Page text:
Metal picket fences are built across streams by Idaho Fish and Game staffers several times a year to assist with fish sampling, Fish and Game Fisheries Biologist Kat Gillies-Rector said.
These picket weirs capture and sample migrating salmon and trout, she said. Picket weirs were used for centuries to capture fish for subsistence, commercial and scientific purposes. Native Americans used picket weirs in streams and small rivers to capture migrating salmon for food. Similar structures have also been used to capture returning salmon for commercial harvest and brood stock at hatcheries, Gillies-Rector said.
A picket weir is made of two panels of pickets that fence off a stream and funnel fish to a trap box. Fish swim to the panels, then swim along them until they find the opening to the trap box. Fish that swim into the trap are unable to swim back out because of “fingers” placed on the opening to the trap. When biologists arrive, they close off the opening with more pickets, then net fish out of the box to take data, she said.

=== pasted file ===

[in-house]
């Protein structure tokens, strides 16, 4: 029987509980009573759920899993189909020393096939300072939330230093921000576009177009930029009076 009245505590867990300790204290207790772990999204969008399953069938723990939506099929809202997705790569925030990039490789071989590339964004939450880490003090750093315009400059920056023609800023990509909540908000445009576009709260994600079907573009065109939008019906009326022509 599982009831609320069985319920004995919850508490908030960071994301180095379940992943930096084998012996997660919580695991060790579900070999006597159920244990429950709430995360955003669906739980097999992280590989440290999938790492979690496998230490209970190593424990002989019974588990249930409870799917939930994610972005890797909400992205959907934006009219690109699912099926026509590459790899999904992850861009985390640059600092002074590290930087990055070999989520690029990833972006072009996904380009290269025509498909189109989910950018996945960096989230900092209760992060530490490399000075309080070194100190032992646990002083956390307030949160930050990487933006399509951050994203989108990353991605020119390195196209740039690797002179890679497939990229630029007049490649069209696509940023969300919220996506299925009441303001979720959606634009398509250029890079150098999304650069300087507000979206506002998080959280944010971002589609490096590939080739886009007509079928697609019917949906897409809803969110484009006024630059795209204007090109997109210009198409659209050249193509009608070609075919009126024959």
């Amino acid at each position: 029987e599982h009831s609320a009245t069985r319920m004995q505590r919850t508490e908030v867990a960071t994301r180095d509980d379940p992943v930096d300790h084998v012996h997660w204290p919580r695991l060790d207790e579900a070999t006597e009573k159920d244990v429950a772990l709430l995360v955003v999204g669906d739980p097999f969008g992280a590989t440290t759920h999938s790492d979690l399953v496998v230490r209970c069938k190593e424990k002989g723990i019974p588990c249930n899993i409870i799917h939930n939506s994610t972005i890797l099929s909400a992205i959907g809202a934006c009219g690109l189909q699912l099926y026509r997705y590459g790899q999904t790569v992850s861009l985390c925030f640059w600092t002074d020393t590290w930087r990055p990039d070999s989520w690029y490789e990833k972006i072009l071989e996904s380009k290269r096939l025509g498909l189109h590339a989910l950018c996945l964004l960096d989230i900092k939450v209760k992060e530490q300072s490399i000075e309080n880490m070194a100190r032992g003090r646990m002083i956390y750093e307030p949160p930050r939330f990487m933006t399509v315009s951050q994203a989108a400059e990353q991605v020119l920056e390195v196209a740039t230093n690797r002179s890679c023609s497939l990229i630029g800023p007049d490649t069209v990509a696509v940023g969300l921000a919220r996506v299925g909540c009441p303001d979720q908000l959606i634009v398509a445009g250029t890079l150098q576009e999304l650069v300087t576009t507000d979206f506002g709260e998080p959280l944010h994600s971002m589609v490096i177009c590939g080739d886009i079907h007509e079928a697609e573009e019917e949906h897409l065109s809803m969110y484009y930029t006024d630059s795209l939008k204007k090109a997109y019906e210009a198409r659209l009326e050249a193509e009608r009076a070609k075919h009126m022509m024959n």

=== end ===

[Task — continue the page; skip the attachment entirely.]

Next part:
Four weirs are placed in the Upper Salmon River each fall to capture and tag bull trout. The captured fish are weighed, measured and tagged with a passive integrated transponder. The tags each can identify the fish when they are captured in the future and when they swim over permanent antennas located on the river.
Fish biologists started using PIT tags in the 1980s to track salmon and steelhead in the Columbia River. Now PIT tags are used widely to track animals on land and in water, Gillies-Rector said.
Bull trout can make large spawning migrations, sometimes more than 150 miles. In the Upper Salmon River, many fish spend most of the year living in the river or a large nearby lake. During high water they move into a small streams where they wait to spawn in the fall. After spawning, trout swim downstream and into the weirs.
Operating weirs on spawning streams helps Fish and Game monitor bull trout spawning populations. Biologists find out when fish spawn, how many are spawning and whether some spawn many years in a row, she said. They also allow biologists to track whether habitat restoration and stream reconnection projects improve resident trout populations.